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dc.contributor.advisorBattiste, Marieen_US
dc.contributor.advisorWard, Angelaen_US
dc.creatorMacKay, Gail Annen_US
dc.date.accessioned2008-03-12T09:24:13Zen_US
dc.date.accessioned2013-01-04T04:26:32Z
dc.date.available2009-07-18T08:00:00Zen_US
dc.date.available2013-01-04T04:26:32Z
dc.date.created2001en_US
dc.date.issued2001en_US
dc.date.submitted2001en_US
dc.identifier.urihttp://hdl.handle.net/10388/etd-03122008-092413en_US
dc.description.abstractThis thesis contributes to the literature on language revitalization, a hopeful branch of research that counters the foreboding conclusions of language shift studies. It is based on data collected in May, 1998, at Cumberland House, an Aboriginal community in northeastern Saskatchewan. Fifty-five community members participated in six focus groups organized by the following criteria: administrators, school board trustees, elders, parents, students and teachers. These research participants expressed their vision, expectations, and needs related to an Aboriginal Language Immersion Pilot Program proposed by the Northern Lights School Division. Community members envisioned an education that contributes to their children's Cree and Anglo-Canadian bicultural competence. They expected the Cree immersion program in the provincial school would develop their children's Cree and English bilingual fluency. They needed training, administrative support, materials and ongoing communication between school and community. Factors that instill a sense of optimism about this language revitalization effort, include the role and status of the school, and the strong bonds of kinship and friendship in this community context. The process and content of the research project records the development and product of a research relationship between Aboriginal people. It attests to the value of community involvement in language planning and illustrates the beneficial attributes of community-based participatory action research. Overall, the thesis informs the topic of decolonization at the personal, community, and institutional level.en_US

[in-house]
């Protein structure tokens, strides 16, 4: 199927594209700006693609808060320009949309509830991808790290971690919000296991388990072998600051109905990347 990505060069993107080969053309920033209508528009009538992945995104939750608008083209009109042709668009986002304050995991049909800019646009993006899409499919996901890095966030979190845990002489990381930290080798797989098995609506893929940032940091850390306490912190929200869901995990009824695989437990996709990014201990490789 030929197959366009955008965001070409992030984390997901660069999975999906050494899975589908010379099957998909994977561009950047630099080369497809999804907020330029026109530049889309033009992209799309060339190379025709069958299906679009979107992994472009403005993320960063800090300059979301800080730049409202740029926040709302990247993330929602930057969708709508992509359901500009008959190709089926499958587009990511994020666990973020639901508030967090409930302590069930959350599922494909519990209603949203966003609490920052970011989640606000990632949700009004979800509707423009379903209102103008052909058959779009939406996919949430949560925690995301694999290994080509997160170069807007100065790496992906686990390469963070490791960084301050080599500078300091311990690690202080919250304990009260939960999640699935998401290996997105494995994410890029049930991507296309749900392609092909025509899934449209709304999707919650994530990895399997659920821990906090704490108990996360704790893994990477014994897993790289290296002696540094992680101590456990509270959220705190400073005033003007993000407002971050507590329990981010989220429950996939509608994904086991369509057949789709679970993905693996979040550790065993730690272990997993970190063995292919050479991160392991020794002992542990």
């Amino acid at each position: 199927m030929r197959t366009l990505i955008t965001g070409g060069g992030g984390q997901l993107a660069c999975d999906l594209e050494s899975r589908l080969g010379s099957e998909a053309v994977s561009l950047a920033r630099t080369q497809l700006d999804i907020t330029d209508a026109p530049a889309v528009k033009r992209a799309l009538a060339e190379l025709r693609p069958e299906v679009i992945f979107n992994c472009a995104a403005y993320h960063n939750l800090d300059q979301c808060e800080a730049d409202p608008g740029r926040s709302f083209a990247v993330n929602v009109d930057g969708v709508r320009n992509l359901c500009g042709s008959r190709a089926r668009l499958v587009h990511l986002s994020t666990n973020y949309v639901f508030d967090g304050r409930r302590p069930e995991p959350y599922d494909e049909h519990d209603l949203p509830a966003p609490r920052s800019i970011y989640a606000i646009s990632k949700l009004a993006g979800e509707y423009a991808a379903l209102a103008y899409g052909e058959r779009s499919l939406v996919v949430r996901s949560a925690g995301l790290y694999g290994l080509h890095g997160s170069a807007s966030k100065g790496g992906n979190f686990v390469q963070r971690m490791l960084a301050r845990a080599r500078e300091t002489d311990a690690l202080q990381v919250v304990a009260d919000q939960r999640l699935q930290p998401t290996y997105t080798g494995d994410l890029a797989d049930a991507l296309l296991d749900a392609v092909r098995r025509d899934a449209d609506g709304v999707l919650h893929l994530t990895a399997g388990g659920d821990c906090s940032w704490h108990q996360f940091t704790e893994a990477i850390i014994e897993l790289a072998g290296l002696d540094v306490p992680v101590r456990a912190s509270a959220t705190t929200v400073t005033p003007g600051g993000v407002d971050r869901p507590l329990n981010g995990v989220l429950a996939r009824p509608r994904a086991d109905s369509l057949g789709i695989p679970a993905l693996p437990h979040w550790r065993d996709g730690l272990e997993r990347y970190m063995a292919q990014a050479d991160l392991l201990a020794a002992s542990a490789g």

dc.language.isoen_USen_US
dc.subjectdecolonizationen_US
dc.subjectcolonizationen_US
dc.subjectcognitive and cultural competenceen_US
dc.subjectAboriginal language immersion programen_US
dc.subjectlanguage revitalizationen_US
dc.titleCommunity perceptions of a Cree immersion program at Cumberland Houseen_US
thesis.degree.departmentEducational Foundationsen_US
thesis.degree.disciplineEducational Foundationsen_US
thesis.degree.grantorUniversity of Saskatchewanen_US
thesis.degree.levelMastersen_US
thesis.degree.nameMaster of Education (M.Ed.)en_US
dc.type.materialtexten_US
dc.type.genreThesisen_US
dc.contributor.committeeMemberSt. Denis, Vernaen_US
dc.contributor.committeeMemberKing, Cecilen_US


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